Puddle of Mudd
Puddle of Mudd
The history of Puddle of Mudd's rise to popularity could provide the definition of being in the right place at the right time and with the right talent. Their major label debut album, Come Clean, sold more than 100,000 copies in its first week of release. The album went on to sell more than two million copies and remained on Billboard 's Top 200 Albums chart for more than a year.
Singer and guitarist Wes Scantlin formed Puddle of Mudd in 1993 with a group of musicians in Kansas City, Missouri. The group gained some notoriety in Kansas City and locally released two CDs—Stuck in 1994 and Abrasive in 1997—in an effort to garner attention from a major record label. The band came up with its name after severe flooding turned the entire first floor of their rehearsal space, which was located next to the Missouri River, into one big puddle of mud.
In 1999 the members of the band had decided to call it quits, and Scantlin was ready to move to New Orleans, Louisiana, to manage his girlfriend's career as a stripper and to work in his cousin's bar. But before he headed south, Scantlin decided to accept his friend's invitation to go to the Family Values concert in Kansas City, featuring Limp Bizkit and Korn. While there, he used a fake pass to get backstage at the show, where he met a security guard for Limp Bizkit. Scantlin gave the guard a copy of his band's demo tape to give to Limp Bizkit singer Fred Durst, who was starting his own record label.
After the show, Scantlin continued with his plan to move to New Orleans. He was on his way when he received a phone call from a friend who told him that Durst had left messages trying to reach him. Durst had not only listened to Scantlin's tape, but he liked what he heard and wanted the band to go to Los Angeles to meet him. Durst's interest didn't convince the former members to regroup, so Scantlin went to Los Angeles alone. Scantlin, with Durst's help, recruited a new group that included bassist Douglas Ardito, guitarist Paul Phillips, and drummer Greg Upchurch.
Ardito, who grew up in Bedford, Massachusetts, had previously played with a band called Cellophane. Up-church, from Kingston, Oklahoma, had performed with Chris Cornell on his 1999 Euphoria Morning tour and was a former member of the band Eleven. Phillips, from Jacksonville, Florida, knew Durst from the local music scene there and was asked to audition. "When Wes went out to L.A., I got the call, flew out there, and we jammed for awhile," Phillips told Phil Ascott of Guitarist online. "We wrote 'Control' [the band's first single] on the second day we were together. We clicked really quickly, which was cool."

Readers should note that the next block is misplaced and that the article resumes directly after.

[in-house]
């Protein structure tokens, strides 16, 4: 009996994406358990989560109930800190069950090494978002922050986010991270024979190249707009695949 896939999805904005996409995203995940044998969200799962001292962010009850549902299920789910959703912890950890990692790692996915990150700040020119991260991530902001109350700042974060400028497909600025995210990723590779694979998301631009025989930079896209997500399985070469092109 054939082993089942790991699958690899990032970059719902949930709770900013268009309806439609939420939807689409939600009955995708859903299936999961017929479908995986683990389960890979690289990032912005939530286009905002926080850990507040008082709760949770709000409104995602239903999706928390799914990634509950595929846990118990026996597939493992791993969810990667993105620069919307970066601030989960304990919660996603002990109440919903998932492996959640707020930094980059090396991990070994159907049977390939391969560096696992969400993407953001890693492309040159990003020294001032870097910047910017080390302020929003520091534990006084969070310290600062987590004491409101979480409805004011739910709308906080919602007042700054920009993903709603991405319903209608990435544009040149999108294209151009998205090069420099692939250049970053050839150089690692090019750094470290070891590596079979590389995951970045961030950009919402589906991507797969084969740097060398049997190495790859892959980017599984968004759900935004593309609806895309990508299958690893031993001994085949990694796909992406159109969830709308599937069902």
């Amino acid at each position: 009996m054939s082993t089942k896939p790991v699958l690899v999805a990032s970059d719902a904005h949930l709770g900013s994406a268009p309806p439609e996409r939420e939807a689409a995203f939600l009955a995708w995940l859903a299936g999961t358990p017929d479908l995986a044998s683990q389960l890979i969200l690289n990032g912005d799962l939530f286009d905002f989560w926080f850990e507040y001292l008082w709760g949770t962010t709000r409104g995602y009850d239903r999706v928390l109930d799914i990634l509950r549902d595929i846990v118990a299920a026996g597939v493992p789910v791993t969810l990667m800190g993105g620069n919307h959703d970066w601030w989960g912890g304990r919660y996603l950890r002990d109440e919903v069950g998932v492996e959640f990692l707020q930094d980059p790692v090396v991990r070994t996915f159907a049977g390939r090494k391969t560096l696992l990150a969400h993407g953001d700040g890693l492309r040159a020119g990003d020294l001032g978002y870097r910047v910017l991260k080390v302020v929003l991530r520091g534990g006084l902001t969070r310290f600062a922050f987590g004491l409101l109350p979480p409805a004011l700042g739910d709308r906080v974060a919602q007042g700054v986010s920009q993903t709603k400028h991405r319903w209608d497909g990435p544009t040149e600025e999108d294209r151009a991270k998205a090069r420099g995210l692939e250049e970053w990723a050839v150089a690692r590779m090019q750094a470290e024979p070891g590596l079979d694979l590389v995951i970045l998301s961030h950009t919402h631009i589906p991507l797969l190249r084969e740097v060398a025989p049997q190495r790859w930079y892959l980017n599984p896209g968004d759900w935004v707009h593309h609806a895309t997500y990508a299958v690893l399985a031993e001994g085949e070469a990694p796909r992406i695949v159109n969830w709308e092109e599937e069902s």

With all the members of Puddle of Mudd in place, they signed with Durst's Flawless Entertainment label, part of Interscope Records, and recorded their debut. Before its release, they began touring in May of 2001 to generate some initial exposure for the band. Their first date was in Toronto, Ontario, Canada, and they continued to tour for the next few months. On August 28, 2001, Come Clean, which was produced by John Kurzweg, arrived in stores. Along with the debut single, "Control," Come Clean launched Puddle of Mudd's career into overdrive.
"The whole project was very low profile at the beginning," Ardito told Arturo Perez at KludgeSound.com. "We were definitely not on top of the label's priorities once we started, but then 'Control,' our first single, started getting played on the radio and on TV, and things started rolling."
Durst continued to support Puddle of Mudd at every opportunity. He directed the video for "Control" in his hometown of Jacksonville, Florida, and invited Scantlin to join him and former Led Zeppelin guitarist Jimmy Page on stage at the MTV Europe Awards to perform the Led Zeppelin song "Thank You." Scantlin's appearance gave Puddle of Mudd even more exposure, particularly at an international level.
In 2002 Puddle of Mudd released their next single, "Blurry," which soared to number one on Billboard 's Modern Rock chart. Scantlin wrote the song about missing spending time with his son Jordan, who also appeared in the Durst-directed video. Puddle of Mudd followed "Blurry" with the release of two more singles from Come Clean —"Drift and Die" and "She Hates Me." That same year, Puddle of Mudd won four Billboard Music Awards, including Rock Artist of the Year, Rock Track of the Year for "Blurry," Modern Rock Artist of the Year, and Modern Rock Track of the Year for "Blurry."
The group kept the momentum of the album's success going with an intensive touring schedule that included stints with Korn and Staind. According to Scantlin, the members of the band didn't get wrapped up in the typical over-the-top partying on tour to which many new rock bands succumb. "We're really down-to-earth guys, and all of us have our heads on our shoulders and feet on the ground, and we're almost like choirboys on tour," Scantlin told Stephanie Cabral at Yahoo! LAUNCH.